Malone Fishery

Malone Island

National Park Service

Malone Fishery, 1909: William S. Cooper, ISRO Archives.

Malone Fishery, 1909: William S. Cooper, ISRO Archives.


he following collection of photos derive from the William S. Cooper and Elizabeth Sutherlin collections at Isle Royale NP. Cooper was a naturalist who primarily focused on the island's wildlife, but he did also capture people and places. His photograph was taken during a 1909 visit. Although Sutherlin's story is not presently known, we gather from her photographic journal that she was an acquaintance of the Smith family in Tobin Harbor. The journal covers her 1915 visit to Isle Royale, originating in Duluth and then circumnavigating the island with numerous stops along the way. Although many photographs were taken during the Cooper and Sutherlin visits, of special note are those taken at the fishery on Malone Island. Both visits suggest that there was more to the fishery than just fishing.

Beginning with Cooper's 1909 image, the small log buildings could be fishery related, but they also remind us of the old rental units seen at the old Park Place Resort or Minong Resort near east side of island. Most curious is the larger structure in the background. The mirrored doors and windows suggest that it was a duplex; a log partition/wall is barely visible through the open door. Additionaly, there's nice lattice work facing the porch exterior. One might wonder just what sort of fishery bothers with such detail in 1909.

The large building appears unfinished as there are no actual doors or windows, only the openings. One can see in Sutherlin's 1915 image that it has since partially collapsed. Still no doors or windows so it likely remained unfinished. So for whatever reason, the place appears to have been abandoned by 1909, and even more so by 1915.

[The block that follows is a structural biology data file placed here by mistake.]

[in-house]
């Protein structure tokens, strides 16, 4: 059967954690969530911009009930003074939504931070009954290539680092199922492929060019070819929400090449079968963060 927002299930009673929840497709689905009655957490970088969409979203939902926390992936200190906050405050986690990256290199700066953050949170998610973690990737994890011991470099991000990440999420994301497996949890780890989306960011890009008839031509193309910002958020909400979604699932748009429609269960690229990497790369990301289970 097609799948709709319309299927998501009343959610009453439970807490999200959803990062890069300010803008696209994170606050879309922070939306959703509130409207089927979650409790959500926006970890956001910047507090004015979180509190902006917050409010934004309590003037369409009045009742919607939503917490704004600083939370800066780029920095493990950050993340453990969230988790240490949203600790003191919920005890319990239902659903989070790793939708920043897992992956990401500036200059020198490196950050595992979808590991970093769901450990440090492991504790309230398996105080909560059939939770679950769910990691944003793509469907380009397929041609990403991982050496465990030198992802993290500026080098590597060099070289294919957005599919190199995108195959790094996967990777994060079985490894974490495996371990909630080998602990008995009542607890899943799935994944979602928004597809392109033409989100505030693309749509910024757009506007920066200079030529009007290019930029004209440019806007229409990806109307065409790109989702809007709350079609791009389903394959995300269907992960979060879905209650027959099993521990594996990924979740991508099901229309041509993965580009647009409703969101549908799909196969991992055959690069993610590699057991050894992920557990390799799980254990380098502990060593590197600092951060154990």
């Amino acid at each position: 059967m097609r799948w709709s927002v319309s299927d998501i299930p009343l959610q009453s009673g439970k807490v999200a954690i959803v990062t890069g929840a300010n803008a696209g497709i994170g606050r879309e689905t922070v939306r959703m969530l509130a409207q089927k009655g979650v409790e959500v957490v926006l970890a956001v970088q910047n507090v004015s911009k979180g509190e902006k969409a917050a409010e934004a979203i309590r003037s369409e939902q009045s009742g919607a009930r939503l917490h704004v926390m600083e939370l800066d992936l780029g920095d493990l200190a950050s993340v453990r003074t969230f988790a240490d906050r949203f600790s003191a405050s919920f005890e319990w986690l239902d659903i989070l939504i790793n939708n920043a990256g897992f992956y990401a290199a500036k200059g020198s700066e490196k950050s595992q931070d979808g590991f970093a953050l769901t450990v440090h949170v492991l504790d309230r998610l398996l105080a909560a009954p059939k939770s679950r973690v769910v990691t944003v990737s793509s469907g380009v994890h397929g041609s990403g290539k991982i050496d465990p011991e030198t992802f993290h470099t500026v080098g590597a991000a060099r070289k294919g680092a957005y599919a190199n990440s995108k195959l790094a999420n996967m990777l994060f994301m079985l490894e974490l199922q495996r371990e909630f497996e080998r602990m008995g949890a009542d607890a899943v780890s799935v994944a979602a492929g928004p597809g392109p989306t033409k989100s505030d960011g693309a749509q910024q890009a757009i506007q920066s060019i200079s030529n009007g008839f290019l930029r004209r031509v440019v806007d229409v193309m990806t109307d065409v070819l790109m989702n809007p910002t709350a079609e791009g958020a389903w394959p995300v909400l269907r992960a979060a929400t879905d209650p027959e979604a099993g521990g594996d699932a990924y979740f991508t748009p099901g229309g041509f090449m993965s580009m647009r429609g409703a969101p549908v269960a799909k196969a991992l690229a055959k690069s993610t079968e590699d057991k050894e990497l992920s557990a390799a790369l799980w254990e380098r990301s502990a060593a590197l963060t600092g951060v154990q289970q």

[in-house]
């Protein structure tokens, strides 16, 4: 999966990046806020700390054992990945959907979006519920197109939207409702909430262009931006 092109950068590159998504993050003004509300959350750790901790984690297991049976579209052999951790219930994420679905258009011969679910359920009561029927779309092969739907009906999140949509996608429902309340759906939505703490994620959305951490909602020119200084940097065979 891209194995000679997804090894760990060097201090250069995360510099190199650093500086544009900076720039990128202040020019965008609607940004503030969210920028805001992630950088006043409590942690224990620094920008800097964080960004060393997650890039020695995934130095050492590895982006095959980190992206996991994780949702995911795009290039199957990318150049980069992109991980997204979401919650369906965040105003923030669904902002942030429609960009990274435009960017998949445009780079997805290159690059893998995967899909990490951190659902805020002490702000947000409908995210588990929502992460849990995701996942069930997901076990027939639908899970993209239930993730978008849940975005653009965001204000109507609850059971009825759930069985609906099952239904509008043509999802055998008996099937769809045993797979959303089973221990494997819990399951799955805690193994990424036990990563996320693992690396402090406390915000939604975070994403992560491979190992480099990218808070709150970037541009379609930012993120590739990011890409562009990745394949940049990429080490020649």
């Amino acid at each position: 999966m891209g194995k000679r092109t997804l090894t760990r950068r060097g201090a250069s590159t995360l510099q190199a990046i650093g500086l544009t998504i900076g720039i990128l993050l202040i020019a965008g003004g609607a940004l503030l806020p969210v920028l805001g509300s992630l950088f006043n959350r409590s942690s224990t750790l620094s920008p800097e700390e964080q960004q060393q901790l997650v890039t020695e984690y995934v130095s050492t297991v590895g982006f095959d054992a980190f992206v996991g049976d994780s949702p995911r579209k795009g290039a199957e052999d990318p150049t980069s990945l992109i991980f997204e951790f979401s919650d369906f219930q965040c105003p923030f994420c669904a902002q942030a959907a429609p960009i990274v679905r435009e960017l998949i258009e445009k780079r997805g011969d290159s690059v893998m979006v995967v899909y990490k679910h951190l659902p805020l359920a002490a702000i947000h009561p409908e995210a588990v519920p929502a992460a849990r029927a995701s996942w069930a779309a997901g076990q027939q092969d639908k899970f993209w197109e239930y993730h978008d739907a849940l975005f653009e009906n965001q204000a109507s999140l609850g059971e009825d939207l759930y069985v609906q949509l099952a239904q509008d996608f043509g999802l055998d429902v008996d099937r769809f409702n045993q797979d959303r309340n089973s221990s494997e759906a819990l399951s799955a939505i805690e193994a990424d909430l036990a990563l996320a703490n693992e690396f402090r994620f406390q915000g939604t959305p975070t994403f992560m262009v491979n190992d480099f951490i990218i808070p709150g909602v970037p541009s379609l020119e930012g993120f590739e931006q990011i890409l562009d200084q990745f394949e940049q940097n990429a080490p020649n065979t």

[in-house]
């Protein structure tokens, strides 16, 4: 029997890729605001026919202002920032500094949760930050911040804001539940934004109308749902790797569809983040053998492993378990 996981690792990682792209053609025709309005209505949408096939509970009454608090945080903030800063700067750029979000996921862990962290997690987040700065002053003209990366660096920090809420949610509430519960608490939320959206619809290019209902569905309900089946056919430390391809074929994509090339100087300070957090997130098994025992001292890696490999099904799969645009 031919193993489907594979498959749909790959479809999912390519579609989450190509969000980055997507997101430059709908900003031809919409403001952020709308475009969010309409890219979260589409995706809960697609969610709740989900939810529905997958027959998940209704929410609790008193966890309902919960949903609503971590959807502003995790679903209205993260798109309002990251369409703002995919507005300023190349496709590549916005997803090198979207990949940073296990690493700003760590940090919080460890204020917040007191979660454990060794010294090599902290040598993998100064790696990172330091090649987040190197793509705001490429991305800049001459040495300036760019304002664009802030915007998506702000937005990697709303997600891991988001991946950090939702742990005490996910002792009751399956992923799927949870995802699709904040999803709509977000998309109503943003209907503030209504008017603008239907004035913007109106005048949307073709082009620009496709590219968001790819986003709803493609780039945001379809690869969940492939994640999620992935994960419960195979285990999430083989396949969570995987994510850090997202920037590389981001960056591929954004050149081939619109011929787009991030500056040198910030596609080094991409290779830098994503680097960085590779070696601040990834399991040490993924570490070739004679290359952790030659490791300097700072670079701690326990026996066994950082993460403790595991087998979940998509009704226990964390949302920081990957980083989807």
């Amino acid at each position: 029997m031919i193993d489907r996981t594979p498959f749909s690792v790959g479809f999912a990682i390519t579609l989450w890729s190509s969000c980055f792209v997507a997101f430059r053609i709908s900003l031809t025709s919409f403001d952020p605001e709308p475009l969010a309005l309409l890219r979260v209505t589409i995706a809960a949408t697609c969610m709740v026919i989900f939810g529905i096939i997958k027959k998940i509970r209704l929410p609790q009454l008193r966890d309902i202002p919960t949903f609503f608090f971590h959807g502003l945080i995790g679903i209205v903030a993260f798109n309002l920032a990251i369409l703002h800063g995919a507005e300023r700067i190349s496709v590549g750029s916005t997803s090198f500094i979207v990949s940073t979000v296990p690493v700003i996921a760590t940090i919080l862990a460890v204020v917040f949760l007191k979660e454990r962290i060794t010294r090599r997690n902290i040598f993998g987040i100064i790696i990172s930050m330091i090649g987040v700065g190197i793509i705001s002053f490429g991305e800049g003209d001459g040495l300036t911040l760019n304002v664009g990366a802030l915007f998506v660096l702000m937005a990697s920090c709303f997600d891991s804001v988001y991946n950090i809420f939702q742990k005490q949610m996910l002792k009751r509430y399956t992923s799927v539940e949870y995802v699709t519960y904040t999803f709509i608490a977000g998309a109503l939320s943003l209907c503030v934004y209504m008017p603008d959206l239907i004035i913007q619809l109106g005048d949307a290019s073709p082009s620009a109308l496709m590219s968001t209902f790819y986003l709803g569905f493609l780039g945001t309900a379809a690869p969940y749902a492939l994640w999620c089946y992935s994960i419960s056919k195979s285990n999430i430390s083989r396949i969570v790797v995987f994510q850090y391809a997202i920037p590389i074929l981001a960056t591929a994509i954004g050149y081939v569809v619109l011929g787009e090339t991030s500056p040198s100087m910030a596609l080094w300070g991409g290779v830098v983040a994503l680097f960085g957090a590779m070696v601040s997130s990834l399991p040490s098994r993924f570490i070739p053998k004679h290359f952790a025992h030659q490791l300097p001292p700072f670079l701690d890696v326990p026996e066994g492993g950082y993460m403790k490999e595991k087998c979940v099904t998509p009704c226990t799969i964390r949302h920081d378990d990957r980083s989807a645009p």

Separate images in the Sutherlin collection show a basic dock on the water. No fish house or boat house, which are somewhat ubiquitous elements to a fishery complex. However, the third image presents a large wire basket, or net. So fishing was a component to Malone Island history. Maybe one of the Malone's, having fished for a year or so, entertained a side project such as a small resort. The photographs suggest that this construction effort was short-lived, possibly related to reduced funding or interest.

Per Tim Cochrane, the fishing basket is a fyke net, which saw little use at Isle Royale when compared with other methods. They are like mini pound nets that would be used in shallower water and could be set by one person, versus the production of a traditional pound net, which required driving long poles into the bottom. Fyke nets do require posts, but not as big, nor extensive of a wing (that leads fish to the pot). The image shows the basket of the fyke net which gets smaller and smaller until fish collect at the back end. The trapped fish would usually stay alive in the basket until you pulled them up.

Elizabeth Sutherlin Photo Journal - 1915 - Page 1

Elizabeth Sutherlin Photo Journal - 1915 - Page 2


Help Tell The Story

Are you related to this family? Would you be willing to share stories or photos associated with related events? If so, we would love to hear from you! Please contact the Cultural Resource Manager at Isle Royale National Park. Or write to:

Isle Royale National Park
800 East Lakeshore Drive
Houghton, Michigan 49931-1896


  1. National Park Service, U.S. Department of the Interior. Facebook Post: Malone Fishery. N.p.: National Park Service, U.S. Department of the Interior, 2016. Online Resource.